• Do not impose disproportionate constraints on the authors. – Behaving in a civil manner and engaging with the arguments of the reviewers (even in disagreement) is certainly not expecting too much.

  • Treat all submissions equally and fairly. – If the journal rejects all manuscripts of authors behaving in a similar manner, no problem here.

  • Avoid harm to their volunteers. – Reviewers (and often editors) are volunteering for the journal so they should not suffer from insults. Insults to the reviewers can be avoided by the editors checking the responses, but they can also be deterred by a policy to reject any manuscript when the authors engage in such behaviour. (Mind that such a policy needs not be public in my opinion, since it can be expected by common sense.)

For whatever it’s worth, as a reviewer I have several times successfully recommended the rejection of manuscripts on account of the authors not engaging with my comments. While my educated guess in these situations was that the authors did not understand my comments (on account of not fully understanding what they were doing) and wanted to distract from that, the ethical rationale is similar to your case.

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Where do ethics come into this at all?

First, any authors dumb enough to insult the reviewers are probably too dumb to write a good paper. Sure, you can disagree with a reviewer's comments. I've been on both ends of that, many times. But you disagree politely.

Second, presumably, the authors didn't make the changes the reviewer wanted. That's grounds for refusal. I have, as a reviewer, recommended rejecting a revised MS for failure to make my suggestions.

Third, what about ethical obligations to the reviewer? I do statistical reviews for two journals. For those journals, I do many reviews; I get paid, but many reviewers don't. The journal should also be protecting the reviewers, both from a practical POV (reviewers who are treated badly may leave) and even an ethical one. You shouldn't be insulted at your work place.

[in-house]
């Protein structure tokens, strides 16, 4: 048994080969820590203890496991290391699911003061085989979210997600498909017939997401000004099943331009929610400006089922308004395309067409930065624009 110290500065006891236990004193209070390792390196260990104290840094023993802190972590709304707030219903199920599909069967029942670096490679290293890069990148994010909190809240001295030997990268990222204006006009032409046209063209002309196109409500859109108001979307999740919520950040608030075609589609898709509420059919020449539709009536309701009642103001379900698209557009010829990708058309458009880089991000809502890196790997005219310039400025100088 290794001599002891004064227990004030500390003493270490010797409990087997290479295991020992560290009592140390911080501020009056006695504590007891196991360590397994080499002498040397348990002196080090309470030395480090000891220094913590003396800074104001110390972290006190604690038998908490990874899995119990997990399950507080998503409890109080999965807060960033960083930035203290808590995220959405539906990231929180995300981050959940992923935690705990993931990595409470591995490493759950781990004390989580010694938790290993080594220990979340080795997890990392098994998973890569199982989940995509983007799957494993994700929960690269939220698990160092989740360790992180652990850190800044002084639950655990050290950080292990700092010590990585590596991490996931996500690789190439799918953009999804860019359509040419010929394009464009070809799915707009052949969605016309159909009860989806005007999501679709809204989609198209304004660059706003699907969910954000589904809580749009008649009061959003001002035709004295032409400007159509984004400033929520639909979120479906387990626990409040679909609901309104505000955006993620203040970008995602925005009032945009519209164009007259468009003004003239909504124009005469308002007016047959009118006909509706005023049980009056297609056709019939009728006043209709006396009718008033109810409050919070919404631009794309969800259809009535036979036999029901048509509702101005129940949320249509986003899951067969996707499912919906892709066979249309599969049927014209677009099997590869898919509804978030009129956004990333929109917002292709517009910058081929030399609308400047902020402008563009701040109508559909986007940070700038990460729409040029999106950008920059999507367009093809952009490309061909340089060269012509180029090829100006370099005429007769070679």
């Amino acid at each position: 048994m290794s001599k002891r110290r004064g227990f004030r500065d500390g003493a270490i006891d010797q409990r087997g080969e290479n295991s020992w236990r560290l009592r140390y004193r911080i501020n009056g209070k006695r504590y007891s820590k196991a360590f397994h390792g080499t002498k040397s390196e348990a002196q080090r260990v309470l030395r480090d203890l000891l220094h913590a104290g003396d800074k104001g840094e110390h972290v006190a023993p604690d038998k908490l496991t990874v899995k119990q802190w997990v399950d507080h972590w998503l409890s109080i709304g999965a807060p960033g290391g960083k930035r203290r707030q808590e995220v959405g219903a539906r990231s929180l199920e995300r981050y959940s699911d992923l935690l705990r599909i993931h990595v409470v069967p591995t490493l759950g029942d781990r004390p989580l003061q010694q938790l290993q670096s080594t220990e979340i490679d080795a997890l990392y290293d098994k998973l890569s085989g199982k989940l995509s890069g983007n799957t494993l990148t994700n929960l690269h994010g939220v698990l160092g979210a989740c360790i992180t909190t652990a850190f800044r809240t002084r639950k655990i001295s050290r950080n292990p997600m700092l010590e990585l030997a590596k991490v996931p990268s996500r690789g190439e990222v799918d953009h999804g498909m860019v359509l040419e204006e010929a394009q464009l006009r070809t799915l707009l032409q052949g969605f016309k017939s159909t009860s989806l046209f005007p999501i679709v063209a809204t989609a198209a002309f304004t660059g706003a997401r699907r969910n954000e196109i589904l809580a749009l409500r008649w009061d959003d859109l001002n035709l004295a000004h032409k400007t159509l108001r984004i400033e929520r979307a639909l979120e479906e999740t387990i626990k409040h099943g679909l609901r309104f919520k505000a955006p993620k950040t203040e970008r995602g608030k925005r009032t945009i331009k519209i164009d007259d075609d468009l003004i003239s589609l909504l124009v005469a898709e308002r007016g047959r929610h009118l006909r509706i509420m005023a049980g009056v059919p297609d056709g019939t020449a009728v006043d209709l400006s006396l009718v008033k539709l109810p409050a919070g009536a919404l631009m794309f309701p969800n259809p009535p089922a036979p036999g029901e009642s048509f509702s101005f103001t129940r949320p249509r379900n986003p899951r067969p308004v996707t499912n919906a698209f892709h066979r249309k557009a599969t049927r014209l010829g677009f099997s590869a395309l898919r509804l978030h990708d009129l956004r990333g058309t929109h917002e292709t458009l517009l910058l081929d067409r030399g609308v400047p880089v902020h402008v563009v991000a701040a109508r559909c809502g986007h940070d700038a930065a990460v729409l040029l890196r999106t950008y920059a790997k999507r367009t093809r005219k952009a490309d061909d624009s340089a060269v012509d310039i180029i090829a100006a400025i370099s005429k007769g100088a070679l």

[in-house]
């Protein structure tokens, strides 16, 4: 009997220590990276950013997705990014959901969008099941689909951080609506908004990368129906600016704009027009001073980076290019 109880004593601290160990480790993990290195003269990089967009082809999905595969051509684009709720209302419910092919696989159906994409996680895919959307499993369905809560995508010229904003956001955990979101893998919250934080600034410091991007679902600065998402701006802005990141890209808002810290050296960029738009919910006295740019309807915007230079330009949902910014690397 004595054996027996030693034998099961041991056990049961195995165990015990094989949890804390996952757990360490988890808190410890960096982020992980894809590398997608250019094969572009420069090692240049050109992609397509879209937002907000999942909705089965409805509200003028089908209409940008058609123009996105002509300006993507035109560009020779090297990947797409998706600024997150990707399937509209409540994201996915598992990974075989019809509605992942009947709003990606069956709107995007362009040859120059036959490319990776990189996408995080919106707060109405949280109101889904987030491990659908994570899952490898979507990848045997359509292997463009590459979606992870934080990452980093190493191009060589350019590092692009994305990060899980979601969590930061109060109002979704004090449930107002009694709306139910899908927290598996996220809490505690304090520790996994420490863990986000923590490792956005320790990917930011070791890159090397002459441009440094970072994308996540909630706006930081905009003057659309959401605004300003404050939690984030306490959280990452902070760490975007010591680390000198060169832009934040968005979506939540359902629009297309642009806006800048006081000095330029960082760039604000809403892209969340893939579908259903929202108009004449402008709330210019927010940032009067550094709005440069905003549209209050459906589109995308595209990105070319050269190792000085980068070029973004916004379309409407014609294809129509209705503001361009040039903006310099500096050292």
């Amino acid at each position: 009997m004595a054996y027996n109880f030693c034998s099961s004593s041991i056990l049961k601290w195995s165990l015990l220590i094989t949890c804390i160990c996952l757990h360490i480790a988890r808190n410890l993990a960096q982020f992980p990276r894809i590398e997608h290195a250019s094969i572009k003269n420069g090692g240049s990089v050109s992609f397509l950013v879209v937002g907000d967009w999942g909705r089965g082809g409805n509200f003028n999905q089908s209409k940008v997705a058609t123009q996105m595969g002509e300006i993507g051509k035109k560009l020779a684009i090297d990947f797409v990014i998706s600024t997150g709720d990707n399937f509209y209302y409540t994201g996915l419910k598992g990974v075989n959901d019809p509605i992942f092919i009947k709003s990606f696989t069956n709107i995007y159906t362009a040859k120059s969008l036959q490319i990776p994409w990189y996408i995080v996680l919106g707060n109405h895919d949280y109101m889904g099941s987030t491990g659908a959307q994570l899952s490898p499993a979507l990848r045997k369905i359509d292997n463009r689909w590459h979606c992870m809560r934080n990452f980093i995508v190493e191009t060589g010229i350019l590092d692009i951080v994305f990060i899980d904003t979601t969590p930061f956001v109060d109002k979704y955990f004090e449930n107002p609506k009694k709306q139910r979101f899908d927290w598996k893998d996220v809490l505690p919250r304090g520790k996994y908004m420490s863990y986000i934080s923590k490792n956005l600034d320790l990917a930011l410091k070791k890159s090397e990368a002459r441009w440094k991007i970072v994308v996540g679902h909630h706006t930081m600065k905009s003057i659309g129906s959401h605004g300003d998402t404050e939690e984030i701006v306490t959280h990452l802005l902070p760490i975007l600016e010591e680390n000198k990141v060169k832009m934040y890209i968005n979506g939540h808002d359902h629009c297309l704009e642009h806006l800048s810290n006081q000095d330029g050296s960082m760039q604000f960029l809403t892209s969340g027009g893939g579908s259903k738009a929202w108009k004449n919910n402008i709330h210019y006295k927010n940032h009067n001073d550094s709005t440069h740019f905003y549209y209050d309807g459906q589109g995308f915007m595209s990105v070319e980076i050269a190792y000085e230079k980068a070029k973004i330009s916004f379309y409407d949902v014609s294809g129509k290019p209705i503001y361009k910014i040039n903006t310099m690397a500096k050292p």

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    Actually, with respect to your first point, brilliance and arrogance are pretty highly correlated. I've met a few such folks.
    – Buffy
    Aug 12, 2023 at 12:32
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    Fair enough, but the really brilliant people I know and have worked with know how to tone it down. You tell your colleagues the reviewer is an idiot. You thank the reviewer for their time and make your counter-argument. (I've worked with a lot of smart people, two of whom were really geniuses. Insulting the reviewers is stupid.).
    – Peter Flom
    Aug 12, 2023 at 12:35
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    @Buffy I have met lots of very smart mathematicians (not going to name drop them), some of them I know them very well, and actually most of them are very humble and not arrogant in the slightest. It might be subject dependent.
    – Tom
    Aug 12, 2023 at 13:29
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    the authors didn't make the changes the reviewer wanted. That's grounds for refusal. – But that’s not the question here. Of course, it is ethical for an editor to reject a manuscript when the authors refuse to make changes the editor is convinced are important, but that would be unrelated to the insult. For example, if the authors refuse to insert a hyphen suggested by the reviewer, you wouldn’t reject the manuscript on that basis. If they insult the reviewer for suggesting this, you might.
    – Wrzlprmft
    Aug 12, 2023 at 18:50